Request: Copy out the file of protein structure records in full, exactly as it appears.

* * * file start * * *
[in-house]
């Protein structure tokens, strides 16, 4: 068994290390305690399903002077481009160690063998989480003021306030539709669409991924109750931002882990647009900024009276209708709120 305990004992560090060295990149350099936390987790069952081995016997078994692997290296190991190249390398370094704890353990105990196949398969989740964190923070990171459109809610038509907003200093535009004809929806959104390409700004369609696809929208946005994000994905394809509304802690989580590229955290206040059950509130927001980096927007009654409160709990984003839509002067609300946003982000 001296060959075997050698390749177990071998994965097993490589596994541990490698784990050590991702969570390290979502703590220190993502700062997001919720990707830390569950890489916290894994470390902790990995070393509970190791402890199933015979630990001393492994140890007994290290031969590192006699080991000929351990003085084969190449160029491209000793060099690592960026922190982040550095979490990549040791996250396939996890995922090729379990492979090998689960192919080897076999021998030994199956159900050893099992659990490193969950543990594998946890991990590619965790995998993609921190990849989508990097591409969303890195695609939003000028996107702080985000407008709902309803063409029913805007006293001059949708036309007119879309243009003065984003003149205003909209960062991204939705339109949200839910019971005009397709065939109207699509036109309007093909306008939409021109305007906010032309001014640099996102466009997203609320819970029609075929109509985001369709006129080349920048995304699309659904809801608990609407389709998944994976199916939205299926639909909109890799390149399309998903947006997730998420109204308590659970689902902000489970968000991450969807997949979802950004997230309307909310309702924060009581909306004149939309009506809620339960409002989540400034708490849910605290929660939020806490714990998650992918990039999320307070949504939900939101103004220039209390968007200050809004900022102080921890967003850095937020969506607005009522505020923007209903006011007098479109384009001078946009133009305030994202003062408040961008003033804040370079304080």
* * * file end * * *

[in-house]
């Protein structure tokens, strides 16, 4: 068994290390305690399903002077481009160690063998989480003021306030539709669409991924109750931002882990647009900024009276209708709120 305990004992560090060295990149350099936390987790069952081995016997078994692997290296190991190249390398370094704890353990105990196949398969989740964190923070990171459109809610038509907003200093535009004809929806959104390409700004369609696809929208946005994000994905394809509304802690989580590229955290206040059950509130927001980096927007009654409160709990984003839509002067609300946003982000 001296060959075997050698390749177990071998994965097993490589596994541990490698784990050590991702969570390290979502703590220190993502700062997001919720990707830390569950890489916290894994470390902790990995070393509970190791402890199933015979630990001393492994140890007994290290031969590192006699080991000929351990003085084969190449160029491209000793060099690592960026922190982040550095979490990549040791996250396939996890995922090729379990492979090998689960192919080897076999021998030994199956159900050893099992659990490193969950543990594998946890991990590619965790995998993609921190990849989508990097591409969303890195695609939003000028996107702080985000407008709902309803063409029913805007006293001059949708036309007119879309243009003065984003003149205003909209960062991204939705339109949200839910019971005009397709065939109207699509036109309007093909306008939409021109305007906010032309001014640099996102466009997203609320819970029609075929109509985001369709006129080349920048995304699309659904809801608990609407389709998944994976199916939205299926639909909109890799390149399309998903947006997730998420109204308590659970689902902000489970968000991450969807997949979802950004997230309307909310309702924060009581909306004149939309009506809620339960409002989540400034708490849910605290929660939020806490714990998650992918990039999320307070949504939900939101103004220039209390968007200050809004900022102080921890967003850095937020969506607005009522505020923007209903006011007098479109384009001078946009133009305030994202003062408040961008003033804040370079304080």